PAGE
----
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    FT_14.07.10_destructionReligiousPropertyWenzhou is called “China’s Jerusalem” because of the number of churches that have popped up around the city. And Sanjiang Church was, according to the New York Times, the “pride of this city’s growing Christian population.”

    That was before the government brought in bulldozers and razed the church building to the ground.

    The government claimed the the church violated zoning regulations, but an internal government document revealed the truth: “The priority is to remove crosses at religious activity sites on both sides of expressways, national highways and provincial highways,” the document says. “Over time and in batches, bring down the crosses from the rooftops to the facade of the buildings.”

    Unfortunately, China is not the only country that is inflicting damage on religious property. A new Pew Research Center analysis finds that such incidents are occurring in almost three dozen countries around the world:
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    sea sandI’ve recently discussed the temptations of self-willed religion and the risks of disobedience, cautioning against self-chosen service and sacrifice. Over at the FLOW blog, Evan Koons highlights the power in doing the opposite.

    Quoting Stephen Grabill, director of programs at Acton, Koons notes that when submit our lives to Christ and obey God’s direct and divine calling, he “reverses the barrenness, isolation, and brokenness” in our lives, and thus, the world around us.

    When God told Abraham his descendants would outnumber the sands on the seashore, he wasn’t just saying they would be many, he was saying they would be majestic. Each one would reveal the beautiful and wondrously creative nature of God. Every tiny and seemingly insignificant grain would stand as a colossal reminder of what our obedience to God Almighty really creates and what it truly reveals: magnificent LIFE. And the more you magnify it the more and more wonder and beauty it proclaims. (more…)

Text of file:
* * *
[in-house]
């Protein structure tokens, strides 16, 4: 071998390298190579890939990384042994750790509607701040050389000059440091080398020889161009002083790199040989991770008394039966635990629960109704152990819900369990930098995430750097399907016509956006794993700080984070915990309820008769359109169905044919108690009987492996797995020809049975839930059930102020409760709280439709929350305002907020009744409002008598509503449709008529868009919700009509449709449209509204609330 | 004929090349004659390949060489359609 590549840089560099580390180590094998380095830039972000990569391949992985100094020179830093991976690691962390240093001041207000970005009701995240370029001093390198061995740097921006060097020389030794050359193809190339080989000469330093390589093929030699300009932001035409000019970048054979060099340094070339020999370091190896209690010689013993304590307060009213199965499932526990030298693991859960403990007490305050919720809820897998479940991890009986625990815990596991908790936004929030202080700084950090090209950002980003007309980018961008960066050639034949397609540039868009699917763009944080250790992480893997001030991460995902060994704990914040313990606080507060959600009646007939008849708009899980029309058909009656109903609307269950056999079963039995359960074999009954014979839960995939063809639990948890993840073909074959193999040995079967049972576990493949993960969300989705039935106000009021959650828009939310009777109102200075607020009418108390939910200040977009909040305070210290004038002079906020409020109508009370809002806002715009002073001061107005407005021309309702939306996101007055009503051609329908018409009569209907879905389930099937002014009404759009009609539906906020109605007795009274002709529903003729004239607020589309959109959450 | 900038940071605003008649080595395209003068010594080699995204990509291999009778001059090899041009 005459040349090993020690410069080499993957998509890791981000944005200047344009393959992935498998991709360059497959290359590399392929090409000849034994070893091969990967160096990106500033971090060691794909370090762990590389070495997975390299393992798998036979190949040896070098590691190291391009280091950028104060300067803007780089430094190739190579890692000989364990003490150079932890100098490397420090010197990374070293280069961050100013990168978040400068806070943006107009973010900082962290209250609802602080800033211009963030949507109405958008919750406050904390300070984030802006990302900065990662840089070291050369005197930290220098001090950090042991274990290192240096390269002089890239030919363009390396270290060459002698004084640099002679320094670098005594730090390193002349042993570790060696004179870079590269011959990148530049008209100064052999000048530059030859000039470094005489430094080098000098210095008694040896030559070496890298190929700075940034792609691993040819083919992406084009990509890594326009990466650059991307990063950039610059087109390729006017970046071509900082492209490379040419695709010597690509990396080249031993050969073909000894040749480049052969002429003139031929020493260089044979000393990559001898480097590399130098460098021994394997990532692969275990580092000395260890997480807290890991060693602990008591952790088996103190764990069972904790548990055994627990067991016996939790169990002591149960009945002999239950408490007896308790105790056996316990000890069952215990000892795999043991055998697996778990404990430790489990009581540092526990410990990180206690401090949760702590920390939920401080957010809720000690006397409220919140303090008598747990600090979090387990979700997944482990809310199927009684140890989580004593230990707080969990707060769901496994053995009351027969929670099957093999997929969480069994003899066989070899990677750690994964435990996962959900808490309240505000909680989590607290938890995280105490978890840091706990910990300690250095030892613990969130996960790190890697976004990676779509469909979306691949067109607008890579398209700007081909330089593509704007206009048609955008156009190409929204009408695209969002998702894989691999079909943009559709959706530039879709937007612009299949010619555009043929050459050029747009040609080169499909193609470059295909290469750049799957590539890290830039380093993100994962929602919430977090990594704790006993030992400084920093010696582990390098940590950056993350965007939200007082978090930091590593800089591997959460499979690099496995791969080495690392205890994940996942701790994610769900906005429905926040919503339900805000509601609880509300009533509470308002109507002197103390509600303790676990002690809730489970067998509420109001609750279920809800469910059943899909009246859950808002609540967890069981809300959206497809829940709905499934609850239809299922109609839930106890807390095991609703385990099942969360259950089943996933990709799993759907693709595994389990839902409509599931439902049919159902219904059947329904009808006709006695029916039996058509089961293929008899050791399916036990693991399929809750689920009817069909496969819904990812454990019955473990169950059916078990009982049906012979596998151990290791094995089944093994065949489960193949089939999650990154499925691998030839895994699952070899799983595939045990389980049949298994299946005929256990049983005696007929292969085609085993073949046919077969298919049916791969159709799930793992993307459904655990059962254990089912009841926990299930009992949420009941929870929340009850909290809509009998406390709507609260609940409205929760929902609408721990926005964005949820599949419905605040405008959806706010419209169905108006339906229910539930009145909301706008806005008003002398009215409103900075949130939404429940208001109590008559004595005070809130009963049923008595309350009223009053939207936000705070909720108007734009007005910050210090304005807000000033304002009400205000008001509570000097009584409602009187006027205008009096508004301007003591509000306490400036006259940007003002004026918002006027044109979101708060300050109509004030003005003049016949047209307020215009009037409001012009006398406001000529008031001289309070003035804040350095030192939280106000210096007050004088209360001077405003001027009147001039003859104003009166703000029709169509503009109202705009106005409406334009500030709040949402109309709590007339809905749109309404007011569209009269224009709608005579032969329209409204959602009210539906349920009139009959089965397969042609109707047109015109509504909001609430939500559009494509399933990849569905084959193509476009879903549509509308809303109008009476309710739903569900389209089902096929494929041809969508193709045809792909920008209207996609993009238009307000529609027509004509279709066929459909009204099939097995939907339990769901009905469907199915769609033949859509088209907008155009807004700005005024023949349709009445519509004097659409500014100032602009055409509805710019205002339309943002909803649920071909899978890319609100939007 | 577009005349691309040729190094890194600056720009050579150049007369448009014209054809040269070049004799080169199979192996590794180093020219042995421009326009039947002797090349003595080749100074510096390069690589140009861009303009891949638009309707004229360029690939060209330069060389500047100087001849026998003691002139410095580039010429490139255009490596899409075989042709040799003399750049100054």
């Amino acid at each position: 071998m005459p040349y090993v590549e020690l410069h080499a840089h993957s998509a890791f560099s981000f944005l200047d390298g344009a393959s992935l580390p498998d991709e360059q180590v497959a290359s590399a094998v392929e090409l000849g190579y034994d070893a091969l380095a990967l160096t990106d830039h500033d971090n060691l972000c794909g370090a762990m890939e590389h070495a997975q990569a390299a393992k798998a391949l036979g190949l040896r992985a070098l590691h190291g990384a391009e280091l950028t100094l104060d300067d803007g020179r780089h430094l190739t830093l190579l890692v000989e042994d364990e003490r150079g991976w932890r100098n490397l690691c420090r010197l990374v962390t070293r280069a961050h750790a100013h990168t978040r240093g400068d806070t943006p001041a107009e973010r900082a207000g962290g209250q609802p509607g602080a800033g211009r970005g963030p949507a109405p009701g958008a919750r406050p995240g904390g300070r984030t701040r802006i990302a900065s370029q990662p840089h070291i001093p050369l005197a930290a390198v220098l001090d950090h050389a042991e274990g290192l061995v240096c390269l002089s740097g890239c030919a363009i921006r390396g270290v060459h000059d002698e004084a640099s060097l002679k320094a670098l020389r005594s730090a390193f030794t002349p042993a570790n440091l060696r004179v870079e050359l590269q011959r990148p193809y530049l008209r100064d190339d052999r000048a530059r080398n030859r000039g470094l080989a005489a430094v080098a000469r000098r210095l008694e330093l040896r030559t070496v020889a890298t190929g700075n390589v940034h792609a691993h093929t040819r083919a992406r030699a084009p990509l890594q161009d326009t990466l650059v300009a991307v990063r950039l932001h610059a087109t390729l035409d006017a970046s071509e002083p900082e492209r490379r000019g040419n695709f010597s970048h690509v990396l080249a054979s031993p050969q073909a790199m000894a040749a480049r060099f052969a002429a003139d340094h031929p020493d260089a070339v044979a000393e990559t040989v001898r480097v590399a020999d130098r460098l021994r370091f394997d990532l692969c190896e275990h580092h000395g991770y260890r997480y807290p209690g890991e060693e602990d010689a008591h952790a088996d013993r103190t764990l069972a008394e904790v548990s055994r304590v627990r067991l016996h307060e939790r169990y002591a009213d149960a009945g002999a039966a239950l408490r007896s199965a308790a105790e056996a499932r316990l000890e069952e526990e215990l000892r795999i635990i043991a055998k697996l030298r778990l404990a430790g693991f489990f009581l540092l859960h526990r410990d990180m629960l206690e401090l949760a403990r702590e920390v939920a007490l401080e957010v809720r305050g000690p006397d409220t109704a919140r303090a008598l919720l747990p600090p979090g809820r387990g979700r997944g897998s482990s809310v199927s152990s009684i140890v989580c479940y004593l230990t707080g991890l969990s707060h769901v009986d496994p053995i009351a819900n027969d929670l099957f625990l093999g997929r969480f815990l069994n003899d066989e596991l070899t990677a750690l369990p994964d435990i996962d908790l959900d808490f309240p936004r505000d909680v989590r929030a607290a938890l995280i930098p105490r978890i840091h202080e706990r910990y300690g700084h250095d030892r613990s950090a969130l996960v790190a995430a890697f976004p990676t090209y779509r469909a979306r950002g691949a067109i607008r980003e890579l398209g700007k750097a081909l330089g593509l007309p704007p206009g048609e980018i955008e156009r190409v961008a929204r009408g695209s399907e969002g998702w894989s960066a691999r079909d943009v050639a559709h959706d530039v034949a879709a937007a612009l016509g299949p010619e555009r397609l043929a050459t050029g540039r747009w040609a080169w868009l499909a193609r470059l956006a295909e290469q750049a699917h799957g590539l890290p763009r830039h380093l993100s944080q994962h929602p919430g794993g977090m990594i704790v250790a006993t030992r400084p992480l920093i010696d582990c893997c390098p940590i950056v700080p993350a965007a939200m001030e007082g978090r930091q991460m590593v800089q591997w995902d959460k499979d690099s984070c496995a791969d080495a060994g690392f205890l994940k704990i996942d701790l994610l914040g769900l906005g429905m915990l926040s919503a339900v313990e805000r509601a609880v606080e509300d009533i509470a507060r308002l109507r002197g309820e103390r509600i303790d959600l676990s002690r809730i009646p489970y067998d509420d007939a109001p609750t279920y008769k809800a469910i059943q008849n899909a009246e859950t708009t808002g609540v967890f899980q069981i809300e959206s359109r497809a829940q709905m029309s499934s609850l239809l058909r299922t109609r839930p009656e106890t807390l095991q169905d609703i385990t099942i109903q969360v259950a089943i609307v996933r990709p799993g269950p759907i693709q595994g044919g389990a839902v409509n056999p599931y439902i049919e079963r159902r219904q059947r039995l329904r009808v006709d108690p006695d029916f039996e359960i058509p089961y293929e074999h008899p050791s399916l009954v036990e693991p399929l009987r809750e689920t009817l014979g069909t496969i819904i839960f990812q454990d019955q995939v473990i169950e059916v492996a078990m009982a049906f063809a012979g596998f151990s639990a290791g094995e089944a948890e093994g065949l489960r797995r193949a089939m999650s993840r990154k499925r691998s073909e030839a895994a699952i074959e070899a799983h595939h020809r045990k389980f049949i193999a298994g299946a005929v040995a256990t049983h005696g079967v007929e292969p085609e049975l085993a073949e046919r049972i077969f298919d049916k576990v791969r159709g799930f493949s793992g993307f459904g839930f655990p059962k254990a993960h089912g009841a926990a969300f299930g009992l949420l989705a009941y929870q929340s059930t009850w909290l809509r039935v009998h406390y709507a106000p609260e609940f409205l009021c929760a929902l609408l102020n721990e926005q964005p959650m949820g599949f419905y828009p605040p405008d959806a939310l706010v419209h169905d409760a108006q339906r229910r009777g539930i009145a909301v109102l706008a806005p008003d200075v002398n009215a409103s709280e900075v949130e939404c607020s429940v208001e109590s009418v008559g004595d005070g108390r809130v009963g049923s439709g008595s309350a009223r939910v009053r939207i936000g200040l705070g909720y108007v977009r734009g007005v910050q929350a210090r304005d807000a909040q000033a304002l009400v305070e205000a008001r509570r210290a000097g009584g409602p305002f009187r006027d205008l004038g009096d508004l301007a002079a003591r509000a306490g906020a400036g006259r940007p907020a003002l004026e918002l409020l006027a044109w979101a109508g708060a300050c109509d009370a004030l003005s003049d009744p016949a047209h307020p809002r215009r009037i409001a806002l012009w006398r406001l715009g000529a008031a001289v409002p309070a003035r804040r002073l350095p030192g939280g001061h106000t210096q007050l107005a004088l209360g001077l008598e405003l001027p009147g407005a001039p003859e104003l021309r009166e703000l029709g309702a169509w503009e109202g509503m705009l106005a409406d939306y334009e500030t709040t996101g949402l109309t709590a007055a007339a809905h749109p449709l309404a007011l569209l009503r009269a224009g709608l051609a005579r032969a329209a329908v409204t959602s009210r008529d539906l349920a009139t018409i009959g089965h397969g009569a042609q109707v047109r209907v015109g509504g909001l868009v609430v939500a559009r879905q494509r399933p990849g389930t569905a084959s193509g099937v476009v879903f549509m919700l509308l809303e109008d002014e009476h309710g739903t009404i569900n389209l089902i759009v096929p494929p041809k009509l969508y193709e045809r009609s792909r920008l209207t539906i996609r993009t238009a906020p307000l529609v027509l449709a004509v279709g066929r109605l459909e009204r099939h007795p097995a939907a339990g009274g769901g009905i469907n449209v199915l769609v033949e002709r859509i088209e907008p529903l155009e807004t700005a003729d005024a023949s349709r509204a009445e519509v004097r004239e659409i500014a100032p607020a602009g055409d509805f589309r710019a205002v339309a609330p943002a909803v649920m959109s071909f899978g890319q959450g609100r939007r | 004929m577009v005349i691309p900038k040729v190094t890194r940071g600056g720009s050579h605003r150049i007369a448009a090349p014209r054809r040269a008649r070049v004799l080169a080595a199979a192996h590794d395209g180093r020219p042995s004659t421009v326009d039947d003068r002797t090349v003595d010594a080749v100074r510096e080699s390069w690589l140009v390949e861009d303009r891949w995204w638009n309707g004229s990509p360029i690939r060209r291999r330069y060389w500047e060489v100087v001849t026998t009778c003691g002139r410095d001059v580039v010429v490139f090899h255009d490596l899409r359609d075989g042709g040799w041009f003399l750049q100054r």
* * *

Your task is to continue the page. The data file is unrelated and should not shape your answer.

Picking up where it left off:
rightstalkAre you sick to death of hearing about the recent Hobby Lobby contraceptive mandate kerfuffle? Me too. Yes, it’s one of the most important religious liberty cases in decades. But the constant debates about the case on blogs, newspapers, TV, radio, and social media, has left even those of us concerned about freedom beaten and exhausted. Besides, what is left to discuss? Is there really anything new that can be said?

    Surprisingly, the answer seems to be “yes, there is.”

    Earlier this week Megan McArdle wrote one of the most insightful articles I’ve read on the issue (and I’ve read enough about it to make my eyes bleed). McArdle outlines three points that frame the debate and lead us into bitter disagreements:
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    davebratIn a piece today for the NYT Magazine, economics reporter Binyamin Appelbaum examines David Brat’s fusion of faith and free-market economics. Appelbaum finds that mixture problematic, to say the least, but it’s hard to sort out whether it is the religious faith or the free-market sympathies that Appelbaum finds more troubling.

    In the opening paragraph, Appelbaum asserts that before Brat’s rise to prominence “there was plenty of skepticism about whether he merited the label of academic economist.” Who these skeptics are, who knew so much about Brat “even before” his “out-of-nowhere” victory, we are simply left to ponder. It seems some of his colleagues at Randolph-Macon College now harbor such skepticism. (Brat is running against a Randolph-Macon sociologist, Jack Trammell. Brat once wrote that “Capitalism is the major organizing force in modern life, whether we like it or not. It is here to stay. If the sociologists ever grasp this basic fact, their enterprise will be much more fruitful.”)

    Brat’s academic record is a wortwhile question to take up, and one that there has been a great deal of interest in following his primary victory. I, like many others, wanted to find out more, and went in search of Brat’s publications (with the help of one of our interns). I’ve had a chance to look at a few, and even turned up the paper on Ayn Rand that had gained such notice. The Rand paper turned out to be a co-authored piece with a student, and something which barely qualified as a poorly-edited introduction to a conference presentation. It is certainly not a smoking gun for tracking down Randian sympathies.

    The problem with Appelbaum’s piece isn’t that he is asking questions about Brat’s academic record. These questions should be asked. The problem is the tone of Appelbaum’s inquisition and his presumption against the coherence of Brat’s position. The sarcasm oozes from Appelbaum’s prose: Brat “is certainly not in danger of winning a Nobel Prize.” Likewise Brat has written “discursive papers devoid of math,” “cited Wikipedia as a source,” and “never been published in a significant journal.”